HARTFORD, Conn. — A federal appeals court ruling on Tuesday threw out part of Connecticut's public campaign financing law and further handicapped the concept of giving extra money to publicly funded candidates who are outspent by well-financed opponents.
The complex ruling could affect the state's current election season, where the Aug. 10 primary is looming and many statewide and legislative candidates already have received public financing under the voluntary Citizens Election Program.
"We'll proceed on all fronts as quickly as possible and do everything we can to protect the program," said Beth Rotman, the program's executive director.
In two decisions released Tuesday, the 2nd Circuit Court of Appeals upheld higher thresholds for third-party candidates who attempt to qualify for public funds and a ban on political contributions from state contractors.
But it struck down bans on campaign contributions from lobbyists and their families and agreed with the lower court that candidates who participate in the program should not automatically receive extra public funds once their opponent spends or raises more than what the publicly funded candidate is allowed to spend.
Tuesday's ruling against the supplemental funds comes a little more than a month after the U.S. Supreme Court derailed the part of Arizona's campaign finance system that provided additional money to publicly funded candidates who are outspent by privately funded opponents or targeted by independent groups.
The high court said it would prevent Arizona from using its matching system at least until the justices decide whether they will rule on whether the payments are constitutional.
Republican Gov. Jan Brewer has asked the trial judge in the Arizona case to permit her and other publicly funded candidates to collect private contributions to replace the public matching money they won't get. Advocacy groups and a privately funded rival candidate oppose Brewer's request.
"The First Amendment requires matching funds to be struck down," said Nick Dranias of the Arizona-based Goldwater Institute and the lead attorney in the lawsuit against Arizona's matching funds provision. "Political speech by one candidate cannot be silenced by the threat of government campaign subsidies to the opposing candidate."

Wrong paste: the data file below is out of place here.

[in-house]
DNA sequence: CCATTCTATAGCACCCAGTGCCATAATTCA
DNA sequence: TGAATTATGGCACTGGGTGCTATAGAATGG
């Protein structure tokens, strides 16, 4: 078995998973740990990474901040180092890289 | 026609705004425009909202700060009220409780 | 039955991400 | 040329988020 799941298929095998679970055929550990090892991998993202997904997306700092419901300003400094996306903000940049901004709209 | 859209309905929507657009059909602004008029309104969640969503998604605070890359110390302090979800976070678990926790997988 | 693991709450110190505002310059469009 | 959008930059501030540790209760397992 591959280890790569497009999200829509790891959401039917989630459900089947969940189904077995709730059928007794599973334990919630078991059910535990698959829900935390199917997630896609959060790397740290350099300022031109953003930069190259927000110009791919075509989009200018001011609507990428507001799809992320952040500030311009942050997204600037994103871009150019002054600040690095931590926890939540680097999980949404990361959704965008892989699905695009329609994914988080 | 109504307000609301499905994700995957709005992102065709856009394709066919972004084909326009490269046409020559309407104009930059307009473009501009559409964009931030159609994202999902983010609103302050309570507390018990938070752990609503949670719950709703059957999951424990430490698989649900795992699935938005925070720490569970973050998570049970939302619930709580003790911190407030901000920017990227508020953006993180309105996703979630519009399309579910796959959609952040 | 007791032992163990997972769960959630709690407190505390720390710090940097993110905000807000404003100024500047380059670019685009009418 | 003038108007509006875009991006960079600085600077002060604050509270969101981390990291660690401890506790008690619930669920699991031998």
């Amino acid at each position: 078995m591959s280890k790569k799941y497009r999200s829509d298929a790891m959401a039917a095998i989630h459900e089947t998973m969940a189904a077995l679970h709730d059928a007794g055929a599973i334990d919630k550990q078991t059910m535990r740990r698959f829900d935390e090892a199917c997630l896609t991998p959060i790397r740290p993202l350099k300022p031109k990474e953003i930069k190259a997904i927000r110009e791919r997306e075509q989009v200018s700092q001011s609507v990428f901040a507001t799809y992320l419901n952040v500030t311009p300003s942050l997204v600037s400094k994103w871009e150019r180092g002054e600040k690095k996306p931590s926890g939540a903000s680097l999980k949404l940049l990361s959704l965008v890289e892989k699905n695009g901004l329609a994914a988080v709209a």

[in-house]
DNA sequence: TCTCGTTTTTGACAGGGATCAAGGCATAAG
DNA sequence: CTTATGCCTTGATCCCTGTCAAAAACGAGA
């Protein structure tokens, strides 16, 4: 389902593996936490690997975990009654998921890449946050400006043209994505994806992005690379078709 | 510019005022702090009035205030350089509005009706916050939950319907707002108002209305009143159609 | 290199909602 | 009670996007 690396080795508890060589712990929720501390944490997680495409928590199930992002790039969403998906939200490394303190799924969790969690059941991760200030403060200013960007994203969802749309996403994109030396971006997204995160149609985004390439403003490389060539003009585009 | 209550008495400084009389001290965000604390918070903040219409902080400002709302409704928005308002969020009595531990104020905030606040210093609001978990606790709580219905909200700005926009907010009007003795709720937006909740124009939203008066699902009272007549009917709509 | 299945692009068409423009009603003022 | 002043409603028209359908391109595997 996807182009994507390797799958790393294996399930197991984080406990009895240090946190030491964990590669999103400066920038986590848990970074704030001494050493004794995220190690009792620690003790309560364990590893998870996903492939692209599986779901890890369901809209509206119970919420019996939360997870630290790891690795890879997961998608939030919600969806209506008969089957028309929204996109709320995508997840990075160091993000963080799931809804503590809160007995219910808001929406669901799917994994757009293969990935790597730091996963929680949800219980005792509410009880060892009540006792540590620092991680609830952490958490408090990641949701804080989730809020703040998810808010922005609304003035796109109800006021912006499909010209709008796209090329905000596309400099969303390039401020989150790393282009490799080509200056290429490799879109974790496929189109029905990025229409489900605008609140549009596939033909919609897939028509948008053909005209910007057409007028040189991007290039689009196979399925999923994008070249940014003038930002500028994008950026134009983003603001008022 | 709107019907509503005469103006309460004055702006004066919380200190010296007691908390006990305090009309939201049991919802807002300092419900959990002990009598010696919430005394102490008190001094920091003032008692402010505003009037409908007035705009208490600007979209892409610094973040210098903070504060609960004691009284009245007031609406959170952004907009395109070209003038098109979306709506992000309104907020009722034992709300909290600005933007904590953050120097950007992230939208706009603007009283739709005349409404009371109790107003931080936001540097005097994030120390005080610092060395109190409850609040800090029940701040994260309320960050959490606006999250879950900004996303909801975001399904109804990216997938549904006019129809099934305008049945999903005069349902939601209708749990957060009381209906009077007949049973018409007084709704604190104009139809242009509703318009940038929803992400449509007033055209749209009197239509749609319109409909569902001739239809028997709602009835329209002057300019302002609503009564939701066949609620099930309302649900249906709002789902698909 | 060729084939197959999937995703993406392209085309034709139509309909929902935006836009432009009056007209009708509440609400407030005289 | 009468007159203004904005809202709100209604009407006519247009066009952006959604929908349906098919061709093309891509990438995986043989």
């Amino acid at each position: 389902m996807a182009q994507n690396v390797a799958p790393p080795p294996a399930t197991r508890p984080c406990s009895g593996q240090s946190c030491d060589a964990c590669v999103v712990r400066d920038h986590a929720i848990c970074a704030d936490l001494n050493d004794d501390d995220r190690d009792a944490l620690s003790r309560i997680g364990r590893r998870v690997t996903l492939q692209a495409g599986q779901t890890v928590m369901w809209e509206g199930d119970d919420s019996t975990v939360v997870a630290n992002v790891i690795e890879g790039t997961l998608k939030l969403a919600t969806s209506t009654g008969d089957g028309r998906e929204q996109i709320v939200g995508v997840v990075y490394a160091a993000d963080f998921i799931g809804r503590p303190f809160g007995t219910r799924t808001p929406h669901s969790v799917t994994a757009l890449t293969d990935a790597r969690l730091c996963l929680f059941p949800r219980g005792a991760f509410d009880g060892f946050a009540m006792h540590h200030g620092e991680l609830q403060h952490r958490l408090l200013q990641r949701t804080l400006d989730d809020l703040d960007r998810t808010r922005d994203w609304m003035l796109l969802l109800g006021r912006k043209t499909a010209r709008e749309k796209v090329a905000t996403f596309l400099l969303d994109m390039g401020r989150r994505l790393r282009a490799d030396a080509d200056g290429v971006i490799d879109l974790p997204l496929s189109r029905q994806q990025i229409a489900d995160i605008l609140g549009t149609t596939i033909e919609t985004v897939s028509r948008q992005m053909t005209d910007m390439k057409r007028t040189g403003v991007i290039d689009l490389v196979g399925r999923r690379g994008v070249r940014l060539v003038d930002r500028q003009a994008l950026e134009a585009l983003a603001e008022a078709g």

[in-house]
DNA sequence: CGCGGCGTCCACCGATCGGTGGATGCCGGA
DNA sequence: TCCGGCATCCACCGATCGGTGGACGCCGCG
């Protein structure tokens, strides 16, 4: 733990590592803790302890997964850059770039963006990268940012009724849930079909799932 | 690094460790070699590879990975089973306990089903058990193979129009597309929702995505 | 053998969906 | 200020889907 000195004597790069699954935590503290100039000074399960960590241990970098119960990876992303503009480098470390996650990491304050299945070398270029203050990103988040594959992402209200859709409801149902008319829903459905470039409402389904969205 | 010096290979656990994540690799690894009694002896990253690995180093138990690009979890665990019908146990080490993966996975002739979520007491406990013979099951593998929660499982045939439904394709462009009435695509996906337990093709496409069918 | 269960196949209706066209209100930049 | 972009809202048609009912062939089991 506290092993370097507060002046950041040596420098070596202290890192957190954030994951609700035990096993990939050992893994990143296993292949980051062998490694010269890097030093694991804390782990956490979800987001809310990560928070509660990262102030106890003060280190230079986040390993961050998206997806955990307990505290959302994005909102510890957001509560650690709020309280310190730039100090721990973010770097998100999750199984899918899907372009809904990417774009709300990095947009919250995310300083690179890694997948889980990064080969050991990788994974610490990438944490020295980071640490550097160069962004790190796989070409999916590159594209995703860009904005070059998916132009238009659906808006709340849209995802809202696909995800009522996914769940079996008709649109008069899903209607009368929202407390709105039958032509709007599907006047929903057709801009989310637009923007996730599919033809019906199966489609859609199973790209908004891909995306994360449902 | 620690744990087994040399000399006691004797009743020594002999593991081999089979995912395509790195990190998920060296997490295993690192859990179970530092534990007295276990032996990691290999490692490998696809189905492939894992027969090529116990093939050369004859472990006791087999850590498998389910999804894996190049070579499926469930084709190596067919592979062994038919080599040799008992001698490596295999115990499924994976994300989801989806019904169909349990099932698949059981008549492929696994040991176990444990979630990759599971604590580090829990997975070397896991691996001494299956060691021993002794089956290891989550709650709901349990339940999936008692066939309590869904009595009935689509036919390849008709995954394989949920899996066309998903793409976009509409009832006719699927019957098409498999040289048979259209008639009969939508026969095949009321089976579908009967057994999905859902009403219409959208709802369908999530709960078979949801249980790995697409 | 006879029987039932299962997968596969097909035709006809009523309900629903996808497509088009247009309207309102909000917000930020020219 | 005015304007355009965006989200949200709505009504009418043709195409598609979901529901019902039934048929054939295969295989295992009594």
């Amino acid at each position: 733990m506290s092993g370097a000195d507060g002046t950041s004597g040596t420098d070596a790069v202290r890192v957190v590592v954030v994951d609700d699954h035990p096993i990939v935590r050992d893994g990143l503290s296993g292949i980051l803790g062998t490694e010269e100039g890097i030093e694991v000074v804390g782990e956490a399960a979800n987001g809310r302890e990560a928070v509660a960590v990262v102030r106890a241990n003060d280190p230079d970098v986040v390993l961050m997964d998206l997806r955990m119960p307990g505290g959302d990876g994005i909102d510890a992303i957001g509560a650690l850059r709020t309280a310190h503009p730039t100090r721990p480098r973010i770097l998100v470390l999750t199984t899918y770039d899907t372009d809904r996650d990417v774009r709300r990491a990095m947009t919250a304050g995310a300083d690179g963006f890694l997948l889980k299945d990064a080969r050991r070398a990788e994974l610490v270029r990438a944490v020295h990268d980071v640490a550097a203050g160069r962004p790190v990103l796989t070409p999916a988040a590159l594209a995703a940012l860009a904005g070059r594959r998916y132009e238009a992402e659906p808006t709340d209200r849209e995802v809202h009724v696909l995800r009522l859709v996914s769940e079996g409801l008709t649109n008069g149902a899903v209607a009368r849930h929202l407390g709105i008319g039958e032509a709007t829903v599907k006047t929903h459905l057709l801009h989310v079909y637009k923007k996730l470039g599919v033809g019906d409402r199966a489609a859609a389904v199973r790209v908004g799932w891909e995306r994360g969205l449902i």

Jeff Patch, communications director for the Virginia-based Center for Competitive Politics, which opposes public financing of campaigns, said Tuesday's ruling was "incredibly important." It comes as similar laws are being challenged in Wisconsin and Florida, where an opponent's campaign spending and fundraising can automatically trigger extra funds for a publicly funded candidate, he said.
"There's litigation going on in at least two states on it and other programs are sure to be challenged based on this decision," Patch said. He believes the Connecticut ruling means the U.S. Supreme Court is more likely to take up the issue.
In 2008, the high court overturned the so-called millionaire's amendment in the federal McCain-Feingold campaign finance law, which raised the limits on contributions to congressional candidates if their opponent spent more than $350,000 of personal funds on their campaign.
Some advocates of public financing said they believe Connecticut and other states should now come up with alternatives to the automatic supplemental funds.
"The handwriting was on the wall with the trigger provisions" when the Supreme Court made its ruling, said Karen Hobert Flynn, vice president for state operations at Common Cause and a Connecticut resident. "They signaled that they don't like trigger provisions and they're on their way out."
Nick Nyhart, president and CEO of Public Campaign, a Washington-based public financing advocacy group, said there are other ways to help publicly financed candidates who face wealthy opponents.
He suggested Connecticut legislators, who are being urged to immediately reconvene a special legislative session and fix the law in the wake of Tuesday's decision, allow participating candidates to continue collecting small contributions after they've raised enough to qualify for public financing. Those additional contributions would then be matched.
Tuesday's federal court decision fell on the same day that a state judge struck down a request from Republican gubernatorial candidate Tom Foley for a temporary injunction, seeking to stop one of his two primary opponents, Lt. Gov. Michael Fedele, from receiving more than $2.1 million in public campaign financing.
Foley is appealing that ruling to the state's Supreme Court. Given the federal court decision, he said Fedele should not spend the $937,500 his campaign has received in supplemental grants.
"The program's been called unconstitutional, so if he wants to spend taxpayer money that's based on a law that's unconstitutional, I think that would be very difficult for him to do," said Justin Clark, Foley's campaign manager.
Fedele said he plans to spend the money, pointing to how the endorsed Democratic candidate for governor, former Stamford Mayor Dan Malloy, already has received $1 million in supplemental funds based on how much his primary opponent, wealthy Greenwich businessman Ned Lamont, has raised or spent.
"My attorneys are reviewing everything. It is my understanding that it is a green light for us," Fedele said. "While Tom Foley spends his time with his attorneys, I will be spending time with the citizens of the state, getting my message out there and that's what this campaign is all about."